6 The most common items that are seized are motor vehicles. If you have not conducted an examination in aid of execution or a subpoena to debtor, you may want to find out what vehicles the debtor owns, and whether it is owned jointly with someone else. To do this, you can send a copy of the judgment to ICBC at: ICBC, Vehicle Records Search Room 154, 151 W. Esplanade St. North Vancouver, BC V7M 3H9 There is a fee for this service. (Call or for more information.) Next, you need to find out if there is a security agreement or lien registered against the debtor s vehicle. You can conduct a search at the personal property registry and there is a fee for this service. You can do this at your local Government Agent office, Motor Vehicle Licensing office, or at: Personal Property Registry Ministry of Finance PO Box 9431 Stn Prov Govt Victoria BC V8W 9V3 More information can be obtained by calling ( ). The usual procedure for seizing the debtor s assets is as follows. This example assumes that a car is being seized: 1. Go to the court registry and tell the registrar that you want an order for seizure and sale. 2. The court registrar will approve the order, forward it to the court bailiff, and give a copy to you. Give the bailiff a copy of the information you received about the car. 3. You will have to give a deposit of money to the court bailiff to cover the cost of seizure. 4. At the time of seizure, the bailiff will inform the debtor what is exempt from seizure. The debtor will have the opportunity to pay the debt before the car is seized. 5. If the debtor cannot pay, the bailiff seizes the car and sells it, usually at auction. The bailiff may not seize the car if its value is not great enough to cover the bailiff s fee and the charges for towing, storage, auction, etc. Register your judgment against the debtor s land If the debtor owns land in BC, you can register your judgment against the land. The debtor cannot sell or mortgage the land until the judgment is paid. It is an effective procedure, but it may take many years before you are paid. If you do not know if the debtor owns land, you can do a name search at the land title office, for a fee. If you discover that the debtor owns land, ask the court registry for a certificate of judgment (Court Order Enforcement Act, Schedule 2). There is a fee for this certificate. Next, take the certificate to the land title office where the land is located. For a fee, you can register the certificate of judgment against the debtor s property. The registration is good for two years. You have to renew it when the registration expires. If the property is owned in joint tenancy (e.g., the debtor and his or her spouse own the family home), you can still register your judgment against it. If the debtor dies, however, the property belongs to the other joint tenant absolutely, and your registration has no effect. While it is possible to force the sale of the debtor s land, it is a complicated and expensive procedure. It should only be done with the assistance and advice of a lawyer. 6 Enforcing Court Orders Guidebooks for Representing Yourself in Supreme Court Civil Matters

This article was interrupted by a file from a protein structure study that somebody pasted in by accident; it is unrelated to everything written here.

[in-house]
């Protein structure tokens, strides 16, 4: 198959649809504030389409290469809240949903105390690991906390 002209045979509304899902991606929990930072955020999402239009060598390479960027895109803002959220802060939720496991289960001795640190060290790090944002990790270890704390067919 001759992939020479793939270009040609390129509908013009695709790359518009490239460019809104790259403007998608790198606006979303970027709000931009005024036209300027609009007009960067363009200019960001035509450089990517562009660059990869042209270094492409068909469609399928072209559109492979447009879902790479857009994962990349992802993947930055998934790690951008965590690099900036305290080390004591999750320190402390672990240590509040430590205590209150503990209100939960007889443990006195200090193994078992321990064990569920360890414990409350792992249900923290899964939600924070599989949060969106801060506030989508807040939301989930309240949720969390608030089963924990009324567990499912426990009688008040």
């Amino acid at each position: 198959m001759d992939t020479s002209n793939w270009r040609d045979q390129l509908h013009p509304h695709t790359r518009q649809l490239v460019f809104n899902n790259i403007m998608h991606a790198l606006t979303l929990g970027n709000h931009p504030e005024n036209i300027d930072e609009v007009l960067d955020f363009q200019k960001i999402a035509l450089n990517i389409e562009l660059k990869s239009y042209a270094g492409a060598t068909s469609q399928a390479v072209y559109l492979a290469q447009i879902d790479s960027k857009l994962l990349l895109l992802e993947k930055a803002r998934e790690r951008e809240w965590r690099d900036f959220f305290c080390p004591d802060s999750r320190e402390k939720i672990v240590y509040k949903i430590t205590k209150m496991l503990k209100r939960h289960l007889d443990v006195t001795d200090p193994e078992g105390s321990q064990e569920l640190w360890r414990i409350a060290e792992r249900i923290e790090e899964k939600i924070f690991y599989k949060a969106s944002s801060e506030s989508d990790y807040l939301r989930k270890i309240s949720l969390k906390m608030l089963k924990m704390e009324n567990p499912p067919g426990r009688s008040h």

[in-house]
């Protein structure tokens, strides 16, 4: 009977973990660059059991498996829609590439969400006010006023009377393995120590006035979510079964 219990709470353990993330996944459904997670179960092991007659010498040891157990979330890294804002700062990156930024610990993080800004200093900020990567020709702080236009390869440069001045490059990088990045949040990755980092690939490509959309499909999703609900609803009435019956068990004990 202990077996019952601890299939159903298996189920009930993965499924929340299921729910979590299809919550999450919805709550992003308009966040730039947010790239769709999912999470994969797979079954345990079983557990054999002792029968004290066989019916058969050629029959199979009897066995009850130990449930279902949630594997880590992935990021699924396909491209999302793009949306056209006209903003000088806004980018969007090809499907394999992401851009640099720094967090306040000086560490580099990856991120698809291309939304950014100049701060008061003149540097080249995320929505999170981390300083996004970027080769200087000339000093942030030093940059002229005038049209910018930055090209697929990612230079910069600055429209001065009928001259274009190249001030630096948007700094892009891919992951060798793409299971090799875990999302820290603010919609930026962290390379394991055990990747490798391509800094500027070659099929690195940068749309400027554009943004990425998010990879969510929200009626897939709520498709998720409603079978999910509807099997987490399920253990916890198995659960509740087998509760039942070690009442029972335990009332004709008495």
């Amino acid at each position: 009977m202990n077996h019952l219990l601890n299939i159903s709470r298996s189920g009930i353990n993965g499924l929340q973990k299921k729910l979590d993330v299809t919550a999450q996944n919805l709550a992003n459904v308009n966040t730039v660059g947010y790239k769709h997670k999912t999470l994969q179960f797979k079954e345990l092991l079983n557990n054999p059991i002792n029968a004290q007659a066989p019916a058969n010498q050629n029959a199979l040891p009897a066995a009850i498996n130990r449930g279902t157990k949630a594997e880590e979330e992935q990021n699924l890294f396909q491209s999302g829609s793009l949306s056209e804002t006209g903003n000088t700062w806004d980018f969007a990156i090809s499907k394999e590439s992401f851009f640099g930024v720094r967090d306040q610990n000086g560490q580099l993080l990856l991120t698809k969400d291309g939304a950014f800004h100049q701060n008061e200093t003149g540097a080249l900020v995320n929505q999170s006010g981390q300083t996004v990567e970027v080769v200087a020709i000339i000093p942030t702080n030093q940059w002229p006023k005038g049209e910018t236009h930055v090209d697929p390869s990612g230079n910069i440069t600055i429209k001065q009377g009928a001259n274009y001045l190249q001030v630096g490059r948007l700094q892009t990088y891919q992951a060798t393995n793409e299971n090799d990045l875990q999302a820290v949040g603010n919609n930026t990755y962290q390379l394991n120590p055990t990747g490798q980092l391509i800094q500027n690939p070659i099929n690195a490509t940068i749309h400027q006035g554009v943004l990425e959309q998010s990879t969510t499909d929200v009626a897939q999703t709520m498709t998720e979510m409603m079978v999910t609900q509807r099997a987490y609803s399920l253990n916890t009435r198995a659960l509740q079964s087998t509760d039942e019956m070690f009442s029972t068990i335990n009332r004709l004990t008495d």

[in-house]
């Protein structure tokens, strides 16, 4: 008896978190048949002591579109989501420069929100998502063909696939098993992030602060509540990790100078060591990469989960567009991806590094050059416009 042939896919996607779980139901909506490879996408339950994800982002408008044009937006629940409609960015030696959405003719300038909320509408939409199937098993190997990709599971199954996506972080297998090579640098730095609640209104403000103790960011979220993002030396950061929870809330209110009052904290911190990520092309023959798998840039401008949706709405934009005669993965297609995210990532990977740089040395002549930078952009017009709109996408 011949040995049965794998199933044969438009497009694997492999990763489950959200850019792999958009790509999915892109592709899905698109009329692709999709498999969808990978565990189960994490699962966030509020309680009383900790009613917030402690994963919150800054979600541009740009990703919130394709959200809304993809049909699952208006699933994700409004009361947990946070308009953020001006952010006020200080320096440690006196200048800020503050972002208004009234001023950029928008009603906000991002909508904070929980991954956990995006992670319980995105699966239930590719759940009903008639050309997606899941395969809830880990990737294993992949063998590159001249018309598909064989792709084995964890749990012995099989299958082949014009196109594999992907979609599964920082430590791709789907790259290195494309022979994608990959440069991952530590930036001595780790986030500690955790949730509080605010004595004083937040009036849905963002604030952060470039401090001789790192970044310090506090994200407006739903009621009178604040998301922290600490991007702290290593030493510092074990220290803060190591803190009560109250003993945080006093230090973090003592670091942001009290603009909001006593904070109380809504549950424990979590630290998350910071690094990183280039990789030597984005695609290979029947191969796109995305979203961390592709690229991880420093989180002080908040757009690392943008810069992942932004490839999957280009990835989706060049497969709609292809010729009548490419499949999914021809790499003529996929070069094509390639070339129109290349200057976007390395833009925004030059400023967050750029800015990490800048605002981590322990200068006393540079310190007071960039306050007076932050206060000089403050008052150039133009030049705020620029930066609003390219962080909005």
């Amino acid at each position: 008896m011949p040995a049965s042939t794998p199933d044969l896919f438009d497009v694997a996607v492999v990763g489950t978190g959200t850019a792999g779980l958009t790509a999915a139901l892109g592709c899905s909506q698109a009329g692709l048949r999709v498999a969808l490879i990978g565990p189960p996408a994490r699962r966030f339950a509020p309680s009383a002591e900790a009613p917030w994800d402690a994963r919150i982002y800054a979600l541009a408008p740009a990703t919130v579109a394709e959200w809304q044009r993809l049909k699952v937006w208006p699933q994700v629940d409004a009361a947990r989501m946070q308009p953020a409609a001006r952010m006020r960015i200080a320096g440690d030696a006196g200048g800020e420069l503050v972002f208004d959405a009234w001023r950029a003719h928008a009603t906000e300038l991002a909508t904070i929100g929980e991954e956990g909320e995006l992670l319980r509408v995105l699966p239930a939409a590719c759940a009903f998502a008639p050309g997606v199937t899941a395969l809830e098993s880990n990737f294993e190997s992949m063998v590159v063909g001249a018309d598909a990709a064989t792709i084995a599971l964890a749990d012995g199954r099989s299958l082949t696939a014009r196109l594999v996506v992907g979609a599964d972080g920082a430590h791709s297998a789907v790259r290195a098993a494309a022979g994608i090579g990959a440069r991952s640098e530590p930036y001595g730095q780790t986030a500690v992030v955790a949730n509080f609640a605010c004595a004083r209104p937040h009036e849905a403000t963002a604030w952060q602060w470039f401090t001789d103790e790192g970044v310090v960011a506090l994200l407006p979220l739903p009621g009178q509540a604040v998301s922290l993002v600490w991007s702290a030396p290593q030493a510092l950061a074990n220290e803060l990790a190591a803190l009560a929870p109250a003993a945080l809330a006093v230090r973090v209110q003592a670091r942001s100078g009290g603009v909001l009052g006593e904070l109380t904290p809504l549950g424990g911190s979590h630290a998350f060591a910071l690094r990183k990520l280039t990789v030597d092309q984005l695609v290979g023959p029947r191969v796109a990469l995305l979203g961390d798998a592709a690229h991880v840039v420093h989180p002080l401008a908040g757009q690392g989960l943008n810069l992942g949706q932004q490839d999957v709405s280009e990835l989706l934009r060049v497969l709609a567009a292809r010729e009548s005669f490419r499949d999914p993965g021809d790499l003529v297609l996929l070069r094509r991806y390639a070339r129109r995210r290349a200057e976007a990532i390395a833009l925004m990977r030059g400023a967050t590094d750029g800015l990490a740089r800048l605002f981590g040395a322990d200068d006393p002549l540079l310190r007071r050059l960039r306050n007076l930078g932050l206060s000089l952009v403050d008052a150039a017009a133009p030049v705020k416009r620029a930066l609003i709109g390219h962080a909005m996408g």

7 Get Help With Your Case Before you start your claim, you should think about resolving your case without going to court (see the guidebook, Alternatives to Going to Court). If you do not have a lawyer, you will have to learn about the court system, the law that relates to your case, what you and the other side need to prove, and the possible legal arguments for your case. You will also need to know about the court rules and the court forms that must be used when you bring a dispute to court. Legal Information Online All Guidebooks for Representing Yourself in BC Supreme Court Civil Matters, along with additional information, videos and resources for Supreme Court family and civil cases are available on the Justice Education Society website: Clicklaw gives you information about many areas of law and free services to help you solve your legal problems: The Supreme Court of BC s website has information for people who are representing themselves in court: Legal information services The Vancouver Justice Access Centre s, Self-help and Information Services includes legal information, education and referral services for Supreme Court family and civil cases. It is located at Hornby Street in Vancouver (open Monday to Friday): For information about other Justice Access Centre services in Vancouver and Nanaimo, see: This guidebook is part of a series: Legal advice You may be eligible for free (pro bono) legal advice. Access ProBono Society of BC s website gives you information about the legal assistance that is available to you: Legislation BC Legislation (statutes), regulations, and Rules of Court can be found at: Court rules and forms Supreme Court forms can be completed in 3 ways: 1. Completed online and filed at: 2. Completed online, printed and filed at the registry 3. Printed, completed manually and filed at the registry Court forms that can be completed online are available at: supreme/2010suprules/info/index_civil.htm Printable court forms are available at: Common legal terms You can find out the meaning of legal terms at: Family law For information about family law claims, see: Guidebooks for Representing Yourself in Supreme Court Civil Matters. Produced by: Funded by: July Justice Education Society of BC ISBN The Society acknowledges the contributions of the Ministry of Attorney General. 7 Enforcing Court Orders Guidebooks for Representing Yourself in Supreme Court Civil Matters